The performance art legend Marina Abramović turns 77 today (30 November), and there’s a lot to celebrate! With her history-making Royal Academy retrospective opening two months ago, and her iconic works The Hero & Miracle 3 standing proud in Moco Museum Amsterdam and Barcelona respectively, we’re pausing to reflect on just what makes a female leader in the contemporary art world.
Outside (the feminist) box
There’s no doubt that Abramović’s work strongly inspires and celebrates women, but she’s reluctant to be simply boxed in as a feminist artist. At MoMA’s The Feminist is Future symposium, she frankly stated: “I am not a feminist artist. I am woman, but I am not the woman artist, I am just an artist.”
Dismissing the feminist category, Abramović instead trusts in the quality of the art itself to reach and inspire other women. In her 2010 performance art masterpiece, The Artist is Present, over 1000 participants took their turn to sit across from Abramović and lock eyes with the legend. Many were moved to tears. One female writer was so inspired she channelled the raw emotion and vulnerability in Abramović’s eyes through the form of a novel, The Museum of Modern Love.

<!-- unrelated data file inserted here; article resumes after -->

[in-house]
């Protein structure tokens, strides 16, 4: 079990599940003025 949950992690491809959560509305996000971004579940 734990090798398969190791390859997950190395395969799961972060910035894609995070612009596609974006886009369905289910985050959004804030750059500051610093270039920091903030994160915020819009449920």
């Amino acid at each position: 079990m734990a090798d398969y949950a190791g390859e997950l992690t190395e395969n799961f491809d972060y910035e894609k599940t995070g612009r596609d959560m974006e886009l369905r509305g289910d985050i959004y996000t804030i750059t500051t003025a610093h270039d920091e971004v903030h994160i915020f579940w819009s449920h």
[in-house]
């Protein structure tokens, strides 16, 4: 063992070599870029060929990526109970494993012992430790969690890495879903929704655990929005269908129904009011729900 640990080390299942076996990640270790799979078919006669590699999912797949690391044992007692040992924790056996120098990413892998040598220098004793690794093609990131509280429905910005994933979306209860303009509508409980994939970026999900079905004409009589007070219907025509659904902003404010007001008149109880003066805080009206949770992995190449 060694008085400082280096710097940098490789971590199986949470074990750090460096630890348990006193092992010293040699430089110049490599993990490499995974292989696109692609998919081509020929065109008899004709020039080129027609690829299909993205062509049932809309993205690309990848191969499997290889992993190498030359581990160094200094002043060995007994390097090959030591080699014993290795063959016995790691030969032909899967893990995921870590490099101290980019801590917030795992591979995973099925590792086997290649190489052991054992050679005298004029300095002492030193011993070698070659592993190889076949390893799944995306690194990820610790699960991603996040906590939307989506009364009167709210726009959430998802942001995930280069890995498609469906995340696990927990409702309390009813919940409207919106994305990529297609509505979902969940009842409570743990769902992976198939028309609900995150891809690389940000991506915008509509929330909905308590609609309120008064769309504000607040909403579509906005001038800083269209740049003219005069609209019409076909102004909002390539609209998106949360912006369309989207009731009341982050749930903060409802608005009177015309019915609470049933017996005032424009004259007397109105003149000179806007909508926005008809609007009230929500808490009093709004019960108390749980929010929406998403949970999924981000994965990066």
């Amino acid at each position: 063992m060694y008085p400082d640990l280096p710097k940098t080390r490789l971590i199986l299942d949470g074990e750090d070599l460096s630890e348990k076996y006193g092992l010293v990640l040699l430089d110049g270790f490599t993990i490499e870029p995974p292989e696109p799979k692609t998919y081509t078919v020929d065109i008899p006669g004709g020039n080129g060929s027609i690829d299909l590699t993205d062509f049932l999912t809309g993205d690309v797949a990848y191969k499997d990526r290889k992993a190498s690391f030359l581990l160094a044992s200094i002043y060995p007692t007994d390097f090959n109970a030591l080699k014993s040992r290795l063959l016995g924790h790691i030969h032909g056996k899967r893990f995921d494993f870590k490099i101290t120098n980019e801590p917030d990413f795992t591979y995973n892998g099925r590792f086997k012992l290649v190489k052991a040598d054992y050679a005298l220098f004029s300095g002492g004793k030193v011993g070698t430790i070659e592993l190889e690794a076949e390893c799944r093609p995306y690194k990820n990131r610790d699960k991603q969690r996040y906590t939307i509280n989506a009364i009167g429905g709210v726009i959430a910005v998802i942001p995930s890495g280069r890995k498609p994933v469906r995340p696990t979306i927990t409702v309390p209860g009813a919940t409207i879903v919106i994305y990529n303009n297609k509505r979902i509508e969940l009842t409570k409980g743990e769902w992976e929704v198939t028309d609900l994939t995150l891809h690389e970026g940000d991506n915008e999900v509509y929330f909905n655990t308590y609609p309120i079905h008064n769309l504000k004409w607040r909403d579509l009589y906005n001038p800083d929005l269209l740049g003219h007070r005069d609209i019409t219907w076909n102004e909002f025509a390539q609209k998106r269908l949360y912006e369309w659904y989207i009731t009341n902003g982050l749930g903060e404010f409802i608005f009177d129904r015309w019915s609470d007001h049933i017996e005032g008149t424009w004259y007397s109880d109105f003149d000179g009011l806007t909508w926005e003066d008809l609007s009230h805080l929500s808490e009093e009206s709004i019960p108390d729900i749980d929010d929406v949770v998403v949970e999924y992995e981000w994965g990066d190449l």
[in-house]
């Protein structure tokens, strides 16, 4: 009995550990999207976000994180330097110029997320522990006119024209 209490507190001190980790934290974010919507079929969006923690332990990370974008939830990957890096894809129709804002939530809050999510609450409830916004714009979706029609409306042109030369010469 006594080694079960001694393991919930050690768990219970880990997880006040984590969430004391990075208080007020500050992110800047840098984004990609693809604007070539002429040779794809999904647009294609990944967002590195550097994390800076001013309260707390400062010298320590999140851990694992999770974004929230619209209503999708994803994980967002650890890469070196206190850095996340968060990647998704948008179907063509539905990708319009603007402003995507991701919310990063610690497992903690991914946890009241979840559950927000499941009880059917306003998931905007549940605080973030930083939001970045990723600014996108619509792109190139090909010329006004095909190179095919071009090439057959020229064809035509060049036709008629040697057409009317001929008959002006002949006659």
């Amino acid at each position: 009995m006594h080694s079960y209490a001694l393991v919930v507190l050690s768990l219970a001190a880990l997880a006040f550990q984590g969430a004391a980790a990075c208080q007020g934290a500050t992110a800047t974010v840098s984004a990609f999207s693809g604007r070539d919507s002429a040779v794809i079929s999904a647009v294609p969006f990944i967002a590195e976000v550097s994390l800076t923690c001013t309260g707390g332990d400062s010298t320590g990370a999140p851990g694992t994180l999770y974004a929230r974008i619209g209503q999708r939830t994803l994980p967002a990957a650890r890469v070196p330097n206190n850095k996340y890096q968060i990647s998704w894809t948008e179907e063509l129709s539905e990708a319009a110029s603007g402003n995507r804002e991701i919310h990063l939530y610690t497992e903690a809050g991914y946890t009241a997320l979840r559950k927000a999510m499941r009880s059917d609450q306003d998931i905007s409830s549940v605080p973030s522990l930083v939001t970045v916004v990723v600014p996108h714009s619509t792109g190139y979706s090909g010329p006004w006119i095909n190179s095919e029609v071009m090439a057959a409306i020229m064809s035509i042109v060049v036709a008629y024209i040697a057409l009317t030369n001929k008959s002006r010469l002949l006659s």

Making Performance Art History
Abramović’s chosen medium is unique in its capacity to move and inspire. Performance art allows an energy exchange so that, in Abramović’s words, “the audience and the performer make the piece together.” Abramović has gone to sometimes extreme lengths to take this co-creative interaction to new heights.
In her 1974 performance Rhythm 0, the young artist allowed audience members to choose from an array of objects – such as a gun, a bullet and a feather – to inflict pain or pleasure on her naked body as they pleased. Rhythm 5 of the same year involved Abramović lying amongst flames until she lost consciousness. By making the body both subject and medium, Abramović pushed the limits of artistic form.
The current exhibition at the Royal Academy in London recreates the most defining pieces of the artist’s career. In this proud retrospective, Abramović classics are performed by graduates from the Marina Abramović Institute, where performance art is preserved and its place in art history established. Abramović makes history like it’s nothing: this exhibition makes her the first woman with a solo exhibition in the Royal Academy’s main galleries. From the Royal Academy to the exhibition rooms of Moco, her disruptive, history-shaping impact is inspiring new waves of visitors to question the boundaries of art.
Come and discover the enduring work of Abramović at Moco Museum Amsterdam and Barcelona!